As I’m working on some of the foundational materials for the upcoming Shennong Relational Herb Learning course, I’m revisiting some material from classical Chinese medicine texts that I don’t know particularly well. It’s prompted me to get out my Big Chinese-English Dictionary and start slogging through the tedious process of translating passages when you’re not fluent in Chinese.
So, when I was looking for which archived post I wanted to release today, this short text interview with Richard Goodman seemed a natural choice. Richard has produced an excellent set of texts for Chinese medicine students and practitioners that helps even hopeless language learners like myself make sense of the process. I really cannot recommend them enough. I hope you enjoy the interview (below).
Chinese Medicine Central (DH): What is the biggest impediment for English speakers in learning to read Classical chinese?
Richard Goodman (RG): “Every aspect of Chinese, and especially classical Chinese, is different from English. From learning and memorizing characters to grappling with a grammar that has no tense, much of what we encounter in Chinese is difficult to understand. When I was finally at the stage that I could start approaching classical Chinese medical texts, I was overwhelmed-where does one begin? The vast number of medical books written before the 20th century is alone enough to scare people away. This combination of learning a language that is different in every way from English with the sheer volume of classical texts available overwhelms people and even the most well intentioned people never begin.”
DH: How do your books help folks with that?
“My overall goal was to address as many of the frustrations I had in my own studies as I could in one series of books. The two I mentioned were two of my biggest frustrations and I addressed this first by just selecting texts that are fairly easy for beginners. Volume One starts out very slowly and builds very purposefully on the characters and grammar already taught. In both Volumes One and Two, 95% of the characters will be found in every medical text. I didn’t want any “filler” or terms that were rarely found. I was never trying to “wow” readers with impressive texts, but instead made language learning the priority. This does not take away all of the difficulty in learning Chinese, but learning slowly and building upon an ever increasing vocabulary makes the task seem a bit less daunting.”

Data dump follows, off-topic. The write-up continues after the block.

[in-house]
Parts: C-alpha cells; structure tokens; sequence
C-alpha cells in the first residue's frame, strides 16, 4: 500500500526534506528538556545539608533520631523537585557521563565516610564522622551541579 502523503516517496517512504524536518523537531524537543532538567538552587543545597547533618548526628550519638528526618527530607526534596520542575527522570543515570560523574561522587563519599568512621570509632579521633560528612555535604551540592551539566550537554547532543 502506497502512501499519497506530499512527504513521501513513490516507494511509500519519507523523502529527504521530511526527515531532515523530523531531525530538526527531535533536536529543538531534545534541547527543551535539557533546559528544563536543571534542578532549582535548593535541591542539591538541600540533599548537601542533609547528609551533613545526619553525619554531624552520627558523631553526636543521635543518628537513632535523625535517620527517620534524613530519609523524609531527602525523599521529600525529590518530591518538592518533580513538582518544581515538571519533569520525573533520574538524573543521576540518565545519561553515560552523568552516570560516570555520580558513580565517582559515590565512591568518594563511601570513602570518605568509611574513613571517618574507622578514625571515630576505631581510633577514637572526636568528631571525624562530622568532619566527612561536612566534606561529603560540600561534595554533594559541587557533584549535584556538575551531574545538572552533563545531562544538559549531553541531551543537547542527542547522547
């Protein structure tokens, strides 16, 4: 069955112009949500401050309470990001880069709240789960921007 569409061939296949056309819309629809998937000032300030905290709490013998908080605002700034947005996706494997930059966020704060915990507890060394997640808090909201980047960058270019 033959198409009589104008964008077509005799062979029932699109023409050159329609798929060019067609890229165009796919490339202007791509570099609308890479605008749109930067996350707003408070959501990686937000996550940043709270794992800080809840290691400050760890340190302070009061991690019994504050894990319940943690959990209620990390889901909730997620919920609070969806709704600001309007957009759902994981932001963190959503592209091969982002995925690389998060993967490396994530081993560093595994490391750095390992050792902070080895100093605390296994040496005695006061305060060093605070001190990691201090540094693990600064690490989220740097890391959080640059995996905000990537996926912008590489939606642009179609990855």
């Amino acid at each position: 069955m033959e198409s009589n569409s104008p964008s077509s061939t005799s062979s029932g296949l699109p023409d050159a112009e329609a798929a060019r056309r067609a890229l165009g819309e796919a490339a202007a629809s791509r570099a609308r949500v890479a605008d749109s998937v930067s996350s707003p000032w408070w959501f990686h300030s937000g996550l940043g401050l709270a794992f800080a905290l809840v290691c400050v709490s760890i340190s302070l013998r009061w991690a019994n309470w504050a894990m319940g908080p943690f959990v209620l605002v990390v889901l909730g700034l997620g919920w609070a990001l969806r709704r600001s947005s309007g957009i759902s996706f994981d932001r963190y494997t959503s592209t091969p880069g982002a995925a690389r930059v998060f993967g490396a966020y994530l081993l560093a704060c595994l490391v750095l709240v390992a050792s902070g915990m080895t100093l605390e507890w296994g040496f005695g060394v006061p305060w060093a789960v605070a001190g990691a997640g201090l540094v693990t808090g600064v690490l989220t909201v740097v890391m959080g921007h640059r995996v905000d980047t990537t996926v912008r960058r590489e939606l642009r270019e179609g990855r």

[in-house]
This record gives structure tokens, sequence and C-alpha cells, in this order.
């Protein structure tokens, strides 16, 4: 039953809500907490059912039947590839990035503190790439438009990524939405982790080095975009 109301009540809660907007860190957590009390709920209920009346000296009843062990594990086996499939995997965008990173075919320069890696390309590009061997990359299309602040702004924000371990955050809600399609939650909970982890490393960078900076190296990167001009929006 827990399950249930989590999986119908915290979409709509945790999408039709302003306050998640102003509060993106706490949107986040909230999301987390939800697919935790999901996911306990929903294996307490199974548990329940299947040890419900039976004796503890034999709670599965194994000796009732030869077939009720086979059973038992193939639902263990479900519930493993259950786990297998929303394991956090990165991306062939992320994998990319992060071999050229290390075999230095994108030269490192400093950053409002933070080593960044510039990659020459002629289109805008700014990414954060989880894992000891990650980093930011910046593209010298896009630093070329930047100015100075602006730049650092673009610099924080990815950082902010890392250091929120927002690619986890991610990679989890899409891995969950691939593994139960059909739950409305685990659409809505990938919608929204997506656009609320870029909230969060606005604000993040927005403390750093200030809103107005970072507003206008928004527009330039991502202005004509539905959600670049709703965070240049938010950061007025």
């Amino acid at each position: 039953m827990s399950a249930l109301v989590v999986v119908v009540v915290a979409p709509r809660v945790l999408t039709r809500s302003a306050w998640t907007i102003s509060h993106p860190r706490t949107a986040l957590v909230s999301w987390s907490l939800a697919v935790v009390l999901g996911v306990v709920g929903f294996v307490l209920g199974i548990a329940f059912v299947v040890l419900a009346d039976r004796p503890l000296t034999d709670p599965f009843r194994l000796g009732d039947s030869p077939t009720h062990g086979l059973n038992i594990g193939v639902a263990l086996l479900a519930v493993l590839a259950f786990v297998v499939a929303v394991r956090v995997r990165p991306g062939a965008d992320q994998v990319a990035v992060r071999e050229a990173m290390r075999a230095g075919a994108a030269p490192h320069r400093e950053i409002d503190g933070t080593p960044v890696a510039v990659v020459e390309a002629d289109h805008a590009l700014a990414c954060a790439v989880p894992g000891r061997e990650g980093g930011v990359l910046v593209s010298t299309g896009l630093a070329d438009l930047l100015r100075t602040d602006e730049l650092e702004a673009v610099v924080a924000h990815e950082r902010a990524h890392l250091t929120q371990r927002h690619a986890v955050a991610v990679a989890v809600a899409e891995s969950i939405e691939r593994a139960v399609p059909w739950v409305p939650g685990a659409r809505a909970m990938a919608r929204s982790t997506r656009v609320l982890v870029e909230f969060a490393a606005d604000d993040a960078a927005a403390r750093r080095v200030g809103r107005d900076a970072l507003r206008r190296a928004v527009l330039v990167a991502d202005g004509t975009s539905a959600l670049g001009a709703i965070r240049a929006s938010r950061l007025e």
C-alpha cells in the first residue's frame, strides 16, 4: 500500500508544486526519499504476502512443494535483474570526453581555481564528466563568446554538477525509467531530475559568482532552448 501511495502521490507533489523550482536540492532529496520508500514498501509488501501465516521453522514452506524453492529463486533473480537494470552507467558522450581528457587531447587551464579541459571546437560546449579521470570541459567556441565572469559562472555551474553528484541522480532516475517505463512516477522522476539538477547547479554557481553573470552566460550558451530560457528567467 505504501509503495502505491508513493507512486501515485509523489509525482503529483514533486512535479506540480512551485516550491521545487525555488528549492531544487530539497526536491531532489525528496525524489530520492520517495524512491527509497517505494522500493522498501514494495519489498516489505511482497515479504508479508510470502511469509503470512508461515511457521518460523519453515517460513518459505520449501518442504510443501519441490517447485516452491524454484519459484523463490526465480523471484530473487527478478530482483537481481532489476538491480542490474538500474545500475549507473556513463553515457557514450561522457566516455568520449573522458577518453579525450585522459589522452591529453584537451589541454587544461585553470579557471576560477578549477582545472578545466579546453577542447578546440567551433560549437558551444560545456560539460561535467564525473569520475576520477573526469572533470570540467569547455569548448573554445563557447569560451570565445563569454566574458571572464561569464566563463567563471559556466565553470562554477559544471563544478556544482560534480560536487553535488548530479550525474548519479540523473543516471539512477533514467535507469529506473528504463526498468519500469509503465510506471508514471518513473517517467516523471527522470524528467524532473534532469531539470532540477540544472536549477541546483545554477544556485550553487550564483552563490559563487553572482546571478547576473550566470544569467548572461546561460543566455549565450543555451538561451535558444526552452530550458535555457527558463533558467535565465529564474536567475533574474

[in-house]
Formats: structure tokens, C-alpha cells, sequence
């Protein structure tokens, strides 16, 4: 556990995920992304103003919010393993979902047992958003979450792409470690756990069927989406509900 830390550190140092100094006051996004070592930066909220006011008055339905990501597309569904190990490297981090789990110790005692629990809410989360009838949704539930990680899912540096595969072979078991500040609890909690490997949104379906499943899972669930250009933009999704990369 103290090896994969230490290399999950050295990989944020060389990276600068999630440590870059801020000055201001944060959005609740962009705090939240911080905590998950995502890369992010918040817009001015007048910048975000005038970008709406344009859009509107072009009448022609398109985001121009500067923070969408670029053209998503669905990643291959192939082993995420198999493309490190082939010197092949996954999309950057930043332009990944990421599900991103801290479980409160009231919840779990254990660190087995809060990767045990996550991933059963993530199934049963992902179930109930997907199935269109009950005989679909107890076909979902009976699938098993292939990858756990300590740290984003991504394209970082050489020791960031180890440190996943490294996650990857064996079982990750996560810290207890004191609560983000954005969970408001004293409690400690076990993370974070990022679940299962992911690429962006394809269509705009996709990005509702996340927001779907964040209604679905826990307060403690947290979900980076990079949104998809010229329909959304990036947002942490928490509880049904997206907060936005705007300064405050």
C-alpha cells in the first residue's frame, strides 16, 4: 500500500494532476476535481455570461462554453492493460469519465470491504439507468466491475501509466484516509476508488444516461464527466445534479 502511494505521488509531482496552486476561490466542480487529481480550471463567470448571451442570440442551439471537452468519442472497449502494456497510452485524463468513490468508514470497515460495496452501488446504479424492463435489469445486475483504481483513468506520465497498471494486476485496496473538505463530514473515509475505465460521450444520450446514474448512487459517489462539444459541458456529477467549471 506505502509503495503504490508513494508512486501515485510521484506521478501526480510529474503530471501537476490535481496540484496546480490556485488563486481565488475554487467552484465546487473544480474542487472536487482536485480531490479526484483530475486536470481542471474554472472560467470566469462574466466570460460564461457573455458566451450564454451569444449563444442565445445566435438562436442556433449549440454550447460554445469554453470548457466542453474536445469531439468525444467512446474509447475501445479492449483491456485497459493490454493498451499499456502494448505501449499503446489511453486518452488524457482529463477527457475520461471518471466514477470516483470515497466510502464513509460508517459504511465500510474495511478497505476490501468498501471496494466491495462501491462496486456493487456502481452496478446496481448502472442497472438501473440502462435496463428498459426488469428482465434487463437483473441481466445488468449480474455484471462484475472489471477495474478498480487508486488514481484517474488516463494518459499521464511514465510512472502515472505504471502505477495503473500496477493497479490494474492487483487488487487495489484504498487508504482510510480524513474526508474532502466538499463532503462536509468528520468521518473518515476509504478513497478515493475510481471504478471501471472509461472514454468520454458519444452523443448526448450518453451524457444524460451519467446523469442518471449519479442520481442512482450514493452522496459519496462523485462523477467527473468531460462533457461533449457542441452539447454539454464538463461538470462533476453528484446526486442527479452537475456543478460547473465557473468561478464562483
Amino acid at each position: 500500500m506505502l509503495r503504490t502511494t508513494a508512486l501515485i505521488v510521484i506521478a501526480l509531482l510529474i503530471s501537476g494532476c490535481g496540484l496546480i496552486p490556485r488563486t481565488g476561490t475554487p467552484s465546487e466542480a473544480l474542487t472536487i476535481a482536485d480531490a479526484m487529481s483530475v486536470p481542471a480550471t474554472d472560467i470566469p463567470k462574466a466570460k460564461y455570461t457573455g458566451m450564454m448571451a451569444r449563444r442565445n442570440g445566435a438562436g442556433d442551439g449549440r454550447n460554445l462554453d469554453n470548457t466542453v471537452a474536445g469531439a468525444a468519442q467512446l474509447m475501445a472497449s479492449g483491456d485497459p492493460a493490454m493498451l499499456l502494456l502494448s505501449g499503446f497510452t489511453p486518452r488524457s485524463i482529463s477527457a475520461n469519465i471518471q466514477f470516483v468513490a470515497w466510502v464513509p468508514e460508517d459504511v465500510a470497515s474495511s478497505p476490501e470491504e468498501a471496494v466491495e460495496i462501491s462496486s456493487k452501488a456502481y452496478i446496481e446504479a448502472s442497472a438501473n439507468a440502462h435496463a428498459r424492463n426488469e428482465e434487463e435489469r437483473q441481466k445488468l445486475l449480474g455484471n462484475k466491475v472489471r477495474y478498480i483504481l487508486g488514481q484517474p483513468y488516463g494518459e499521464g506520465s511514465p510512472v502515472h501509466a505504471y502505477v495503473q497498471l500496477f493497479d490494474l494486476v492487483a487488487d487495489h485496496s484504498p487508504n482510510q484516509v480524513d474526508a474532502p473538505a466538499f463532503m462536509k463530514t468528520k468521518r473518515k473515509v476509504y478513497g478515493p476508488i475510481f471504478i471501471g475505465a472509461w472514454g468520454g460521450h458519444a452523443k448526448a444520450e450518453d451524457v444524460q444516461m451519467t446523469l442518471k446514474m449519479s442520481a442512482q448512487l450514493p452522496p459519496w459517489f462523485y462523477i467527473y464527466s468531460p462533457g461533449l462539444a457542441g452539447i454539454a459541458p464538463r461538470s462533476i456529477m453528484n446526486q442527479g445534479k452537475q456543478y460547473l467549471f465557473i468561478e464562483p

“One thing I have heard from people over and over is that they did not feel overwhelmed by these books, and that is satisfying to hear because that was definitely one of my goals. Learners need confidence and they need it quickly.”
DH: Have you seen real clinical impact when people learn to read the classical Chinese medical texts? Why do you think this is?
“I think this very much depends on the type of practitioner one is when they begin to study classical texts. If one practices in a way that relies upon starting with a disease, moving on to its standardized differentiation, and then giving the formula and point prescriptions based upon that, that type of practitioner will not find classical texts clinically useful. There are virtually no classical texts that proceed in that way, which is why I suspect most people read translations of the classics and then decide learning to read classical texts is no longer relevant to modern day practice.”